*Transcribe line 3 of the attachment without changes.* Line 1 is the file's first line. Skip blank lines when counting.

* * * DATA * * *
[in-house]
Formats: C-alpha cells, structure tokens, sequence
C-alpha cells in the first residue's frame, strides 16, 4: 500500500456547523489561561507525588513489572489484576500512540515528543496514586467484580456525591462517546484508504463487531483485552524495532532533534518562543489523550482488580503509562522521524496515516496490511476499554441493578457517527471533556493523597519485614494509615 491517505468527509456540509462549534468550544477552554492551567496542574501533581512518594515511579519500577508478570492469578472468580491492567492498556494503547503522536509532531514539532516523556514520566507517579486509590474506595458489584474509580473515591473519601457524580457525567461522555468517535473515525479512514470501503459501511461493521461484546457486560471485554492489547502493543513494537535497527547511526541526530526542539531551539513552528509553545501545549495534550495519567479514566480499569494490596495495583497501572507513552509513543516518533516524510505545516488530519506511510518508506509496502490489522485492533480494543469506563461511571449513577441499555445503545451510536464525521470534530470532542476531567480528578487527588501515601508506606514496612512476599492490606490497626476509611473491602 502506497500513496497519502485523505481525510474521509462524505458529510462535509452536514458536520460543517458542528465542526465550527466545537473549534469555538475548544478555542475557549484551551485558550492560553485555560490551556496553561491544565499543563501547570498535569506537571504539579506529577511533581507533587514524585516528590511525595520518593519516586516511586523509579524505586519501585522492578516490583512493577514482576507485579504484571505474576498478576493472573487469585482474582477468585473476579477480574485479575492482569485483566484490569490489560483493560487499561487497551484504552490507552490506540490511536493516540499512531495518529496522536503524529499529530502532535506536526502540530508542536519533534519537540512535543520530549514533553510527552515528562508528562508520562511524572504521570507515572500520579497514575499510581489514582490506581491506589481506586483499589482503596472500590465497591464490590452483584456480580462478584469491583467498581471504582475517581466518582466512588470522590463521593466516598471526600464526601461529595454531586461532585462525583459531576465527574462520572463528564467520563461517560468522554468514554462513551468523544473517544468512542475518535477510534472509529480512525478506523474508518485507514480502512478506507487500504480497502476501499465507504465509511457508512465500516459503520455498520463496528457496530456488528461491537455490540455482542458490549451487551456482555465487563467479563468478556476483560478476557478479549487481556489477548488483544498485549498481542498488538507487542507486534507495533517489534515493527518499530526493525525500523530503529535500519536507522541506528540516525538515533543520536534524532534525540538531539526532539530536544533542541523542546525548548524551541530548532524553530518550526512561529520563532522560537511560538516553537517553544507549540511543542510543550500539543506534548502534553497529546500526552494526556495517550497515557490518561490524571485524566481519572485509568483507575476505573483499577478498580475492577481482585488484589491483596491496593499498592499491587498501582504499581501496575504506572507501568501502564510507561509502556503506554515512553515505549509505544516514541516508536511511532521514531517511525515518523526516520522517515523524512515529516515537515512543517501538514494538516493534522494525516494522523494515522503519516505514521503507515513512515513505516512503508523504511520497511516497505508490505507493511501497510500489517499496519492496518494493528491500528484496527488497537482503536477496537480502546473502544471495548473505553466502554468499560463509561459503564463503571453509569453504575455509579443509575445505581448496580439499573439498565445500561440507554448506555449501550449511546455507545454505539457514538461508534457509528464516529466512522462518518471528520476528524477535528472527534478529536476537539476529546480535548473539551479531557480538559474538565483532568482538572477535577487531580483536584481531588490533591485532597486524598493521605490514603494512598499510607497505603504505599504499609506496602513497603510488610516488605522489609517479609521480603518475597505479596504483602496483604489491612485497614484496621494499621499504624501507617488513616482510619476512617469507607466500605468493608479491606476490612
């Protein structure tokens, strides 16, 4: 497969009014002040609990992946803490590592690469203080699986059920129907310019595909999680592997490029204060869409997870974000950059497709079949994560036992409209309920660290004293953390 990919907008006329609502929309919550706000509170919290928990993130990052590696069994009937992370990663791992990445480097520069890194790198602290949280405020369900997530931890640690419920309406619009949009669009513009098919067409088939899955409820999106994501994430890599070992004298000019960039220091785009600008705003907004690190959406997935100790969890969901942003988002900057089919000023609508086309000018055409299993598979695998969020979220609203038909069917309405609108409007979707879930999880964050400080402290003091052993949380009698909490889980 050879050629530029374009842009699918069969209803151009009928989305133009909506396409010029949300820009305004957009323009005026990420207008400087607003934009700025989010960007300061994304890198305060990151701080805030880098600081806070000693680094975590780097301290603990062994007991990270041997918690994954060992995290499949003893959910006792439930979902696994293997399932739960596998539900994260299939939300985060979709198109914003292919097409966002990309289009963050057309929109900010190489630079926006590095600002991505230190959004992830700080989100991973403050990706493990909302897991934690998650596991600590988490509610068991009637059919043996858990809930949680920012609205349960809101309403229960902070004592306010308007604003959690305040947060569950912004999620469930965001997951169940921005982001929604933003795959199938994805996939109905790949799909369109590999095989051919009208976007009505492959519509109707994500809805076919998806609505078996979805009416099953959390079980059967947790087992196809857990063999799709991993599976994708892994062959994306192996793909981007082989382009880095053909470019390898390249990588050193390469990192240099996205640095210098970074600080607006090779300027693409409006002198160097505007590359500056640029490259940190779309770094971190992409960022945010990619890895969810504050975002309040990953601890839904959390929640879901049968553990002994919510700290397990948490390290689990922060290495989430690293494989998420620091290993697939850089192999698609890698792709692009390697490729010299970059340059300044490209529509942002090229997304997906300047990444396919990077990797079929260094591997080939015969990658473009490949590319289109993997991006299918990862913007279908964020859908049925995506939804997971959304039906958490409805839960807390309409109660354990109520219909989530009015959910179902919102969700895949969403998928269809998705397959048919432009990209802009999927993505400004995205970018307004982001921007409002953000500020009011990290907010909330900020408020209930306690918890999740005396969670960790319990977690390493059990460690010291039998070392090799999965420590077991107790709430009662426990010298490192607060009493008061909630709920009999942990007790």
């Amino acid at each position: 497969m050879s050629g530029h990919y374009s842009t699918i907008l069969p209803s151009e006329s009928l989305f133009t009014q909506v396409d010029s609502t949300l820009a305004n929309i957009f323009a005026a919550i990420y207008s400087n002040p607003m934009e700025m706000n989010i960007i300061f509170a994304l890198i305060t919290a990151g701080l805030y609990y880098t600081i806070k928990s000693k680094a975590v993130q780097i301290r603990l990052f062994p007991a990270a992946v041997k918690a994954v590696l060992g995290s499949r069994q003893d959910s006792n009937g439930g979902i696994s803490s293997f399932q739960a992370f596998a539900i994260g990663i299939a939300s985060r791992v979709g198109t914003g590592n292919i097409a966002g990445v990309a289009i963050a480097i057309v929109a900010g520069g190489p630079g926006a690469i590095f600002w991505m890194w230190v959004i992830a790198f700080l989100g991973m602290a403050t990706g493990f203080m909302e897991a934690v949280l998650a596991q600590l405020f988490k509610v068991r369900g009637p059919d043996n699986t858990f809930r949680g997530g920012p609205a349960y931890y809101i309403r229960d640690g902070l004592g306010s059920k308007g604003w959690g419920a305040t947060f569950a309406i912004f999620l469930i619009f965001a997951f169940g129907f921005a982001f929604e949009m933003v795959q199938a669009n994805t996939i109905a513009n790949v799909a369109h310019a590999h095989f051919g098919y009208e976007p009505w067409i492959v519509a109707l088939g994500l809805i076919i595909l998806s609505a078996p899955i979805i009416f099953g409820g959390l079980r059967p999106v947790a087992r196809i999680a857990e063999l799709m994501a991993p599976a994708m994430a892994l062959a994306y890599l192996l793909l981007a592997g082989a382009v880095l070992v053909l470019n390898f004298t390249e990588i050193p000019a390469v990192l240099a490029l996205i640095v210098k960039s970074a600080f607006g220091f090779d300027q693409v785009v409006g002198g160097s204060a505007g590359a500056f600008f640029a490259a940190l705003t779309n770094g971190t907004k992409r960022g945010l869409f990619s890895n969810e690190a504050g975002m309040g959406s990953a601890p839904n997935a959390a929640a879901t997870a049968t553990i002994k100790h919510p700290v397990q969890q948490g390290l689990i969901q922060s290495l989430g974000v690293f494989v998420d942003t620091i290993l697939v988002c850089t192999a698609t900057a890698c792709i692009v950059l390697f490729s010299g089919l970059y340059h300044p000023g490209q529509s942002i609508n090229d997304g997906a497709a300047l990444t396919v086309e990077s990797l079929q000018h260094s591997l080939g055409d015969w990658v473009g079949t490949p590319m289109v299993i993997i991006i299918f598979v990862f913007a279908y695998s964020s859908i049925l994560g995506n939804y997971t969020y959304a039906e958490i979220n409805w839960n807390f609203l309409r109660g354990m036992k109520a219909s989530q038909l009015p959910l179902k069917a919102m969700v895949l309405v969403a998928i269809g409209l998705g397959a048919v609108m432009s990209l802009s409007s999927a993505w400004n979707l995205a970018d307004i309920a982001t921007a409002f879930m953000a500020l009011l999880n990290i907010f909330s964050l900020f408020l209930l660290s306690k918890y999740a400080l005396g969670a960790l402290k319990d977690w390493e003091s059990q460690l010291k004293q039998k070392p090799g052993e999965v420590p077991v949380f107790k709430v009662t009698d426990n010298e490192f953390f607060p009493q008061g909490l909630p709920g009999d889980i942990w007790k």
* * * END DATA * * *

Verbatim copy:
C-alpha cells in the first residue's frame, strides 16, 4: 500500500456547523489561561507525588513489572489484576500512540515528543496514586467484580456525591462517546484508504463487531483485552524495532532533534518562543489523550482488580503509562522521524496515516496490511476499554441493578457517527471533556493523597519485614494509615 491517505468527509456540509462549534468550544477552554492551567496542574501533581512518594515511579519500577508478570492469578472468580491492567492498556494503547503522536509532531514539532516523556514520566507517579486509590474506595458489584474509580473515591473519601457524580457525567461522555468517535473515525479512514470501503459501511461493521461484546457486560471485554492489547502493543513494537535497527547511526541526530526542539531551539513552528509553545501545549495534550495519567479514566480499569494490596495495583497501572507513552509513543516518533516524510505545516488530519506511510518508506509496502490489522485492533480494543469506563461511571449513577441499555445503545451510536464525521470534530470532542476531567480528578487527588501515601508506606514496612512476599492490606490497626476509611473491602 502506497500513496497519502485523505481525510474521509462524505458529510462535509452536514458536520460543517458542528465542526465550527466545537473549534469555538475548544478555542475557549484551551485558550492560553485555560490551556496553561491544565499543563501547570498535569506537571504539579506529577511533581507533587514524585516528590511525595520518593519516586516511586523509579524505586519501585522492578516490583512493577514482576507485579504484571505474576498478576493472573487469585482474582477468585473476579477480574485479575492482569485483566484490569490489560483493560487499561487497551484504552490507552490506540490511536493516540499512531495518529496522536503524529499529530502532535506536526502540530508542536519533534519537540512535543520530549514533553510527552515528562508528562508520562511524572504521570507515572500520579497514575499510581489514582490506581491506589481506586483499589482503596472500590465497591464490590452483584456480580462478584469491583467498581471504582475517581466518582466512588470522590463521593466516598471526600464526601461529595454531586461532585462525583459531576465527574462520572463528564467520563461517560468522554468514554462513551468523544473517544468512542475518535477510534472509529480512525478506523474508518485507514480502512478506507487500504480497502476501499465507504465509511457508512465500516459503520455498520463496528457496530456488528461491537455490540455482542458490549451487551456482555465487563467479563468478556476483560478476557478479549487481556489477548488483544498485549498481542498488538507487542507486534507495533517489534515493527518499530526493525525500523530503529535500519536507522541506528540516525538515533543520536534524532534525540538531539526532539530536544533542541523542546525548548524551541530548532524553530518550526512561529520563532522560537511560538516553537517553544507549540511543542510543550500539543506534548502534553497529546500526552494526556495517550497515557490518561490524571485524566481519572485509568483507575476505573483499577478498580475492577481482585488484589491483596491496593499498592499491587498501582504499581501496575504506572507501568501502564510507561509502556503506554515512553515505549509505544516514541516508536511511532521514531517511525515518523526516520522517515523524512515529516515537515512543517501538514494538516493534522494525516494522523494515522503519516505514521503507515513512515513505516512503508523504511520497511516497505508490505507493511501497510500489517499496519492496518494493528491500528484496527488497537482503536477496537480502546473502544471495548473505553466502554468499560463509561459503564463503571453509569453504575455509579443509575445505581448496580439499573439498565445500561440507554448506555449501550449511546455507545454505539457514538461508534457509528464516529466512522462518518471528520476528524477535528472527534478529536476537539476529546480535548473539551479531557480538559474538565483532568482538572477535577487531580483536584481531588490533591485532597486524598493521605490514603494512598499510607497505603504505599504499609506496602513497603510488610516488605522489609517479609521480603518475597505479596504483602496483604489491612485497614484496621494499621499504624501507617488513616482510619476512617469507607466500605468493608479491606476490612